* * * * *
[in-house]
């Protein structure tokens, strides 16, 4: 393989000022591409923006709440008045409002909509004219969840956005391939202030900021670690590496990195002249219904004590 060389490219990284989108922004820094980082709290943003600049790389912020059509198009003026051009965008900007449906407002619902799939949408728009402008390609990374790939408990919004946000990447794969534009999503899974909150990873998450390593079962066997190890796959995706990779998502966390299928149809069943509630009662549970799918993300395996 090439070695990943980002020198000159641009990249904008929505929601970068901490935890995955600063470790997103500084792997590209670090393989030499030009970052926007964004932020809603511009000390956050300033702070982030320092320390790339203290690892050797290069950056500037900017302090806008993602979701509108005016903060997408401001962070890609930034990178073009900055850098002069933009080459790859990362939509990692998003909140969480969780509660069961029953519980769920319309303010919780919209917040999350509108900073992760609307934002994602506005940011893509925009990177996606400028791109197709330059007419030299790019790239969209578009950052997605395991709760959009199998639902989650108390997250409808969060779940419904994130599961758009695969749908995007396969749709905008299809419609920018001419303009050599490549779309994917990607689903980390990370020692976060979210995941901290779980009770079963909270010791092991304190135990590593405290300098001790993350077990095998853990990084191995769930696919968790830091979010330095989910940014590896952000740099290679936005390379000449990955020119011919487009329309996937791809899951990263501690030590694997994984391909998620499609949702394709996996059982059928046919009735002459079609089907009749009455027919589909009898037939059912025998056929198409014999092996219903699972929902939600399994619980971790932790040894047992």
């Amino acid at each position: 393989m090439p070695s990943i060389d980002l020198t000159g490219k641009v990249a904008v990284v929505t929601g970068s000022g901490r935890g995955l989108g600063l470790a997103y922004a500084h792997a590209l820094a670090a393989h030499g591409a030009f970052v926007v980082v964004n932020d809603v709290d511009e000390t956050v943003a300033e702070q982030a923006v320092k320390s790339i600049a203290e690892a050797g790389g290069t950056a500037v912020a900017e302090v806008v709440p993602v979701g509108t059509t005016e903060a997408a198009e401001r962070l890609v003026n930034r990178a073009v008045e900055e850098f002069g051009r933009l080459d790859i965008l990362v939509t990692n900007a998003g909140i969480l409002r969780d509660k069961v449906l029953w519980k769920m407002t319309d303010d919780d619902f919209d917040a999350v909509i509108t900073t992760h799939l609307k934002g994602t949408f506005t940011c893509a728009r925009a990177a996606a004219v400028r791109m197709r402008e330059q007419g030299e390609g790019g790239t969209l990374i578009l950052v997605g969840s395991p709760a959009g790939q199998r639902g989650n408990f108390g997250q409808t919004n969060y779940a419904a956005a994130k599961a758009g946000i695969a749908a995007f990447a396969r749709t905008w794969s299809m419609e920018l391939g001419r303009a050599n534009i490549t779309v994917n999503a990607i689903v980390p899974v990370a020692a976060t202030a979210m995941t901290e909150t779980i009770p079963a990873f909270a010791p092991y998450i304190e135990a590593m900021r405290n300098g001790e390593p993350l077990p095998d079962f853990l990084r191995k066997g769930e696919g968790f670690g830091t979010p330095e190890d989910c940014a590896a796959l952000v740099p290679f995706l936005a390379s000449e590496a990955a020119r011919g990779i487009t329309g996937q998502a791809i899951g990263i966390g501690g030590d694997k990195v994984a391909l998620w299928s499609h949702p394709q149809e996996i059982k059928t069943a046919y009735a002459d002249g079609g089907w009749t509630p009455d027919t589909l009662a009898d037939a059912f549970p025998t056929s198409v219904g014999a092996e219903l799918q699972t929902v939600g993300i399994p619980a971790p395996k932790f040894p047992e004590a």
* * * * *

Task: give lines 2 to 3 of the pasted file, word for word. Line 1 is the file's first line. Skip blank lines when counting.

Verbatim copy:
């Protein structure tokens, strides 16, 4: 393989000022591409923006709440008045409002909509004219969840956005391939202030900021670690590496990195002249219904004590 060389490219990284989108922004820094980082709290943003600049790389912020059509198009003026051009965008900007449906407002619902799939949408728009402008390609990374790939408990919004946000990447794969534009999503899974909150990873998450390593079962066997190890796959995706990779998502966390299928149809069943509630009662549970799918993300395996 090439070695990943980002020198000159641009990249904008929505929601970068901490935890995955600063470790997103500084792997590209670090393989030499030009970052926007964004932020809603511009000390956050300033702070982030320092320390790339203290690892050797290069950056500037900017302090806008993602979701509108005016903060997408401001962070890609930034990178073009900055850098002069933009080459790859990362939509990692998003909140969480969780509660069961029953519980769920319309303010919780919209917040999350509108900073992760609307934002994602506005940011893509925009990177996606400028791109197709330059007419030299790019790239969209578009950052997605395991709760959009199998639902989650108390997250409808969060779940419904994130599961758009695969749908995007396969749709905008299809419609920018001419303009050599490549779309994917990607689903980390990370020692976060979210995941901290779980009770079963909270010791092991304190135990590593405290300098001790993350077990095998853990990084191995769930696919968790830091979010330095989910940014590896952000740099290679936005390379000449990955020119011919487009329309996937791809899951990263501690030590694997994984391909998620499609949702394709996996059982059928046919009735002459079609089907009749009455027919589909009898037939059912025998056929198409014999092996219903699972929902939600399994619980971790932790040894047992």
């Amino acid at each position: 393989m090439p070695s990943i060389d980002l020198t000159g490219k641009v990249a904008v990284v929505t929601g970068s000022g901490r935890g995955l989108g600063l470790a997103y922004a500084h792997a590209l820094a670090a393989h030499g591409a030009f970052v926007v980082v964004n932020d809603v709290d511009e000390t956050v943003a300033e702070q982030a923006v320092k320390s790339i600049a203290e690892a050797g790389g290069t950056a500037v912020a900017e302090v806008v709440p993602v979701g509108t059509t005016e903060a997408a198009e401001r962070l890609v003026n930034r990178a073009v008045e900055e850098f002069g051009r933009l080459d790859i965008l990362v939509t990692n900007a998003g909140i969480l409002r969780d509660k069961v449906l029953w519980k769920m407002t319309d303010d919780d619902f919209d917040a999350v909509i509108t900073t992760h799939l609307k934002g994602t949408f506005t940011c893509a728009r925009a990177a996606a004219v400028r791109m197709r402008e330059q007419g030299e390609g790019g790239t969209l990374i578009l950052v997605g969840s395991p709760a959009g790939q199998r639902g989650n408990f108390g997250q409808t919004n969060y779940a419904a956005a994130k599961a758009g946000i695969a749908a995007f990447a396969r749709t905008w794969s299809m419609e920018l391939g001419r303009a050599n534009i490549t779309v994917n999503a990607i689903v980390p899974v990370a020692a976060t202030a979210m995941t901290e909150t779980i009770p079963a990873f909270a010791p092991y998450i304190e135990a590593m900021r405290n300098g001790e390593p993350l077990p095998d079962f853990l990084r191995k066997g769930e696919g968790f670690g830091t979010p330095e190890d989910c940014a590896a796959l952000v740099p290679f995706l936005a390379s000449e590496a990955a020119r011919g990779i487009t329309g996937q998502a791809i899951g990263i966390g501690g030590d694997k990195v994984a391909l998620w299928s499609h949702p394709q149809e996996i059982k059928t069943a046919y009735a002459d002249g079609g089907w009749t509630p009455d027919t589909l009662a009898d037939a059912f549970p025998t056929s198409v219904g014999a092996e219903l799918q699972t929902v939600g993300i399994p619980a971790p395996k932790f040894p047992e004590a």